By MJ Lee, Kayla Tausche and Natasha Bertrand, CNN
(CNN) — A deadly blast at a hospital in Gaza hours before President Joe Biden was set to leave the White House for the Middle East set off a furious scramble inside his administration as the president’s advisers tried to ascertain who was responsible as street protests against Israel started raging across the Arab world.
Hours later, the president and his national security team were not confident enough to draw a final determination absolving Israel of responsibility. But the initial information they evaluated strongly suggested that the Israelis were not behind the strike, serving as a green light for Biden’s motorcade to roll out to Joint Base Andrews late Tuesday afternoon, sources familiar with the internal deliberation told CNN.
Had the early evidence examined by the president’s team pointed in the other direction, the White House would have been more inclined to reconsider the trip. But advisers were sensitive about reversing course mere hours after the trip was announced by Secretary of State Antony Blinken, and in the end, they never came close to canceling the trip altogether, sources said.
“He had no choice. Once he decided to do it, he wouldn’t cancel it,” one source said, describing what was understood to be an extraordinarily high bar for canceling Biden’s visit, which only included a stop in Tel Aviv after Arab leaders canceled a planned summit with Biden in Amman, Jordan, in response to the hospital explosion.
The first public statement from the White House on the blast – which authorities in Hamas-run Gaza have said killed hundreds of civilians – condemned the civilian casualties and said the administration would continue studying the intelligence. En route to Israel on Air Force One, White House spokesman John Kirby would only go as far as to say, “We certainly recognize that they feel very strongly that – that this was not caused by them,” when asked whether the US would give Israel “the benefit of the doubt.”
Back at home, Biden’s team worked through the night, delivering an initial intelligence assessment in the early morning hours Wednesday, according to a source familiar. The president was briefed on that assessment, leading him to be explicit about who was to blame for the hospital strike: “Based on the information we’ve seen to date, it appears the result of an errant rocket fired by a terrorist group in Gaza.”
Officials told CNN separately that the initial evidence gathered by the US intelligence community suggests that the hospital strike came from a rocket launched by the Palestinian Islamic Jihad group and the National Security Council said in a statement on Wednesday that the US assesses that Israel was not responsible for the attack.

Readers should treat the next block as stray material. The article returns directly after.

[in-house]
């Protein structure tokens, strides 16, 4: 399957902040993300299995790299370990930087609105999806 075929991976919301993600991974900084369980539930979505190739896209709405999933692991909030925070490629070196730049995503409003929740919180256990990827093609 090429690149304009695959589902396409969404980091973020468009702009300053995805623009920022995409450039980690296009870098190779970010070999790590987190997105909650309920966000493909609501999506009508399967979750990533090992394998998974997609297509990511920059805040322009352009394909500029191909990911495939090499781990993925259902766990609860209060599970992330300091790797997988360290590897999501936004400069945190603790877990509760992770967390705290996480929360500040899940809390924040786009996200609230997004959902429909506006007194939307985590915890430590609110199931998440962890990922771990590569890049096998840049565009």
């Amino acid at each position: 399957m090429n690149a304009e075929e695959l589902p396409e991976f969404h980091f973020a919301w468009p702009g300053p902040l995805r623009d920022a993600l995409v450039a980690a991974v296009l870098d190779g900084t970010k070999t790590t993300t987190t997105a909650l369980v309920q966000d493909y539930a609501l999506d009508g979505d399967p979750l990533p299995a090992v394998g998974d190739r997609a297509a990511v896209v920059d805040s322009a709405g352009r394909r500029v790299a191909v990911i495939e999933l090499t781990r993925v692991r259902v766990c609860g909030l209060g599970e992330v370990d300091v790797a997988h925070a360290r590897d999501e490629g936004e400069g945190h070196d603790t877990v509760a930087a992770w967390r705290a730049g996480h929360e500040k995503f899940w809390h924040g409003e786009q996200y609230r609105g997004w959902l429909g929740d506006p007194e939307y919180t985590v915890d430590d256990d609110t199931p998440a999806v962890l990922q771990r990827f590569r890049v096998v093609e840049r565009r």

A casual, off-the-cuff reference to the Palestinian Islamic Jihad, the militant group the US believes is behind the hospital attack, as “the other team” appeared to undercut the diplomatic force established by the visit. Biden was more specific in later remarks, saying the hospital blast appeared to have been the result of an “errant rocket fire from a terrorist group in Gaza.”
A day after the explosion ripped through the Gaza hospital, Biden was back on Air Force One – after an expected 20 hours of travel for less than eight hours on the ground – with few tangible accomplishments to tout.
The postponement of the highly anticipated summit with Arab leaders in Jordan – where humanitarian issues were expected to be front and center – denied Biden a coveted opportunity to meet face-to-face with key partners in the region.
But during a refueling stop in Germany on the way home from Israel, Biden told reporters on Air Force One that he had spoken by phone with Egyptian President Abdel Fattah el-Sisi. Sisi, Biden said, had agreed to allow 20 trucks of humanitarian aid through the Rafah crossing. Former Ambassador David Satterfield, tapped to coordinate the US’ humanitarian efforts, will arrange the transport of the trucks, which Biden estimated could happen on Friday after potholes in the road are repaired.
Biden also told reporters there was virtually no pushback from regional leaders when the US urged them to allow aid into areas governed by Hamas. If Hamas confiscates the supplies meant for civilians, Biden said, the aid will end.
One senior US official said the cancellation of the Jordan visit was “definitely a setback,” but that the trip was still viewed as worthwhile because it “buys us some time” when it comes to a potential Israeli ground invasion of Gaza. The official said that the longer the Israelis hold off on a ground incursion into Gaza the better, because it would allow Israel to plan more strategically and not respond as emotionally to the horrors of October 7.
Advisers had appeared determined to reorient expectations before Biden had even arrived in Israel, saying that showing the powerful visual of American solidarity with Israel was a major goal of the trip. They described Biden and his longtime partner Prime Minister Benjamin Netanyahu standing shoulder-to-shoulder – and the US leader willing to take significant risks to back up his rhetorical warnings to any rogue actors in the region – as a critical deliverable.
One adviser put it simply: Biden sent a “strong message to Israel, which was the purpose of it.”
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